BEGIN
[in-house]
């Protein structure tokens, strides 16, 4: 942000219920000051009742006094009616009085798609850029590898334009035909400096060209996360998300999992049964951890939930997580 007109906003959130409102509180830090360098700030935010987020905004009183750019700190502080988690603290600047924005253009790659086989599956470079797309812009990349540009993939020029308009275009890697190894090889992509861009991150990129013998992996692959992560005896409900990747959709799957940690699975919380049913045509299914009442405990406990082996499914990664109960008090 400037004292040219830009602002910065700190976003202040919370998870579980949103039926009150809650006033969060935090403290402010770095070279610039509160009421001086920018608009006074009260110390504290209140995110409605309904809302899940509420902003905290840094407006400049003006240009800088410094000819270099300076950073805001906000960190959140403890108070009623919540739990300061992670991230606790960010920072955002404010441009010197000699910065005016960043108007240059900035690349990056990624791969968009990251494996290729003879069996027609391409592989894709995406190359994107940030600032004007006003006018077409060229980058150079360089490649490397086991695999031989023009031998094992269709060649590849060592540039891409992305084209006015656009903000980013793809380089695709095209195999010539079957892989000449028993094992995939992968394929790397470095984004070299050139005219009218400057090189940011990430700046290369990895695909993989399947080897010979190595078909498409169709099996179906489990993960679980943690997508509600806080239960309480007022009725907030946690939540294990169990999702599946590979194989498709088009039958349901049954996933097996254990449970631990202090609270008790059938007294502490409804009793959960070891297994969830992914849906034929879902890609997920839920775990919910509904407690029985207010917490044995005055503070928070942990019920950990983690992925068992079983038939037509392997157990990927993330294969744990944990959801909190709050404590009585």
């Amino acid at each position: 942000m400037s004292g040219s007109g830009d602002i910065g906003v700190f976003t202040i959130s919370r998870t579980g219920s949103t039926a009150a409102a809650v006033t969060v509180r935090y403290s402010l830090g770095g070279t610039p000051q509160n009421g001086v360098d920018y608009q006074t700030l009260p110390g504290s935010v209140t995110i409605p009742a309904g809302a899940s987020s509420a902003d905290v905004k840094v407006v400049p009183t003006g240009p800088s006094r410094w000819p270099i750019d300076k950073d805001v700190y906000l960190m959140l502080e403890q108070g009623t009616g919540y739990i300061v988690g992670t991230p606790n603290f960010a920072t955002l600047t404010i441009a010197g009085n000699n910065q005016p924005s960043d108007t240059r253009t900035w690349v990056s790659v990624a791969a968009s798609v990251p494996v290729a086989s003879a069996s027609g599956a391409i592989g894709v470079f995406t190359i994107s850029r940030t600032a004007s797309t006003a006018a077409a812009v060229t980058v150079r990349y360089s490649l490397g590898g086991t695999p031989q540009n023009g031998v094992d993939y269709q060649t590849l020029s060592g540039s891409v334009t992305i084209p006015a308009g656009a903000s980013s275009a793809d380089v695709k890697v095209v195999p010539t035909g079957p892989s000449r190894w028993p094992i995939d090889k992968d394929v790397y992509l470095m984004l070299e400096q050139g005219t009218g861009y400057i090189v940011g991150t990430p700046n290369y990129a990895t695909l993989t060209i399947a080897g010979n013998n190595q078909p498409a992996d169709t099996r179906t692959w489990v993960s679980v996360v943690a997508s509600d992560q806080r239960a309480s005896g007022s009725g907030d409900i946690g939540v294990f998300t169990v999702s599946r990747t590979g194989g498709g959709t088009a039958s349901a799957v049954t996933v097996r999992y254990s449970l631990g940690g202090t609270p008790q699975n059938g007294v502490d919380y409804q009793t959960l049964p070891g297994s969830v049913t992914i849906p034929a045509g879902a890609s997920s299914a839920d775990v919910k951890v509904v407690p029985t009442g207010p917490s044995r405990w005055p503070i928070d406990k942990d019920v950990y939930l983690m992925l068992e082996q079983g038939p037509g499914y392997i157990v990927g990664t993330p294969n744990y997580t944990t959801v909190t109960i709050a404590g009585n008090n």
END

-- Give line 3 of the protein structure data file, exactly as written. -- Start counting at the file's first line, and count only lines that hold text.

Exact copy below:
């Amino acid at each position: 942000m400037s004292g040219s007109g830009d602002i910065g906003v700190f976003t202040i959130s919370r998870t579980g219920s949103t039926a009150a409102a809650v006033t969060v509180r935090y403290s402010l830090g770095g070279t610039p000051q509160n009421g001086v360098d920018y608009q006074t700030l009260p110390g504290s935010v209140t995110i409605p009742a309904g809302a899940s987020s509420a902003d905290v905004k840094v407006v400049p009183t003006g240009p800088s006094r410094w000819p270099i750019d300076k950073d805001v700190y906000l960190m959140l502080e403890q108070g009623t009616g919540y739990i300061v988690g992670t991230p606790n603290f960010a920072t955002l600047t404010i441009a010197g009085n000699n910065q005016p924005s960043d108007t240059r253009t900035w690349v990056s790659v990624a791969a968009s798609v990251p494996v290729a086989s003879a069996s027609g599956a391409i592989g894709v470079f995406t190359i994107s850029r940030t600032a004007s797309t006003a006018a077409a812009v060229t980058v150079r990349y360089s490649l490397g590898g086991t695999p031989q540009n023009g031998v094992d993939y269709q060649t590849l020029s060592g540039s891409v334009t992305i084209p006015a308009g656009a903000s980013s275009a793809d380089v695709k890697v095209v195999p010539t035909g079957p892989s000449r190894w028993p094992i995939d090889k992968d394929v790397y992509l470095m984004l070299e400096q050139g005219t009218g861009y400057i090189v940011g991150t990430p700046n290369y990129a990895t695909l993989t060209i399947a080897g010979n013998n190595q078909p498409a992996d169709t099996r179906t692959w489990v993960s679980v996360v943690a997508s509600d992560q806080r239960a309480s005896g007022s009725g907030d409900i946690g939540v294990f998300t169990v999702s599946r990747t590979g194989g498709g959709t088009a039958s349901a799957v049954t996933v097996r999992y254990s449970l631990g940690g202090t609270p008790q699975n059938g007294v502490d919380y409804q009793t959960l049964p070891g297994s969830v049913t992914i849906p034929a045509g879902a890609s997920s299914a839920d775990v919910k951890v509904v407690p029985t009442g207010p917490s044995r405990w005055p503070i928070d406990k942990d019920v950990y939930l983690m992925l068992e082996q079983g038939p037509g499914y392997i157990v990927g990664t993330p294969n744990y997580t944990t959801v909190t109960i709050a404590g009585n008090n």